– Booking.com avoided 715 million euro of tax in the EU –
“Internet giants have no physical presence, so they can hide from the tax collector. Due to the outdated legislation, they can very easily push their profits to countries with the lowest rates. As a result, they pay much less tax. A company, such as booking.com, manages to avoid more than 700 million in taxes. Challenges presented by the digital economy are not addressed in the current tax system. It is time for a modern system.”, says MEP Paul Tang, who has been working on a proposal for a European corporate tax base.
The common consolidated corporate tax base will ensure that companies pay taxes there where their activity takes place. Multinationals will not be able to decide where they book profits and pay taxes, but it will be up to the member states.
Previously Paul Tang looked into the tax practices of Google and Facebook. This time he shed light on the world’s largest online-travel company Booking.com (Priceline Group Inc.). Again, the outcome is astonishing: Booking.com avoided approximately 715 million euro of tax in the EU over 2012-2016.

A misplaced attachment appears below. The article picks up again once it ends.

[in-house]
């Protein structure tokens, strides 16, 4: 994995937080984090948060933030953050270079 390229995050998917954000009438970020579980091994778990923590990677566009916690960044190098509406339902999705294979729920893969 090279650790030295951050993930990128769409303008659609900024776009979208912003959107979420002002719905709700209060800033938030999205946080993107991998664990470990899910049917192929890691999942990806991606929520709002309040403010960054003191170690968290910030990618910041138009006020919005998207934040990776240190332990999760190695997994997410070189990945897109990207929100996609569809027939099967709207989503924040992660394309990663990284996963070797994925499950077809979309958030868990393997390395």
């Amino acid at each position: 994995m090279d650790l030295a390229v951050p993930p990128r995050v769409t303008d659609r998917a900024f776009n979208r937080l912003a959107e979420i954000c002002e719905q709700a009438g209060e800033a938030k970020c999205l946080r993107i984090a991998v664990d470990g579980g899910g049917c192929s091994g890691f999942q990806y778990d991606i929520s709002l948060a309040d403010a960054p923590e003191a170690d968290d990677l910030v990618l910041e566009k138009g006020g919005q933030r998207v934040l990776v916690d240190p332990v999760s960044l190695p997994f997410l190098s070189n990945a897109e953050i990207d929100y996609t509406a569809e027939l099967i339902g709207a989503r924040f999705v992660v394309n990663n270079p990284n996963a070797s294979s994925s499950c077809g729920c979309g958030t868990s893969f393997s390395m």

“This report sets a new standard for corporate taxation, which is hugely needed. Right now, corporate taxation is levied nationally. Thanks to globalisation and digitisation, big companies can meticulously plan the most profitable tax strategy, taking full advantage of differences among national taxation systems. This proposal will put an end to these practices.” says Paul Tang.
On Wednesday the European Parliament will have a debate on the proposal followed by a vote on Thursday. A week later the European Commission will present its proposal for new tax rules on internet giants.
Quickscan Booking.com: Booking.com avoided 715 million of tax in the EU
Quickscan Google & Facebook: EU Tax Revenue Loss from Google and Facebook
More information on CCCTB (video): A Fair and Efficient Tax System for All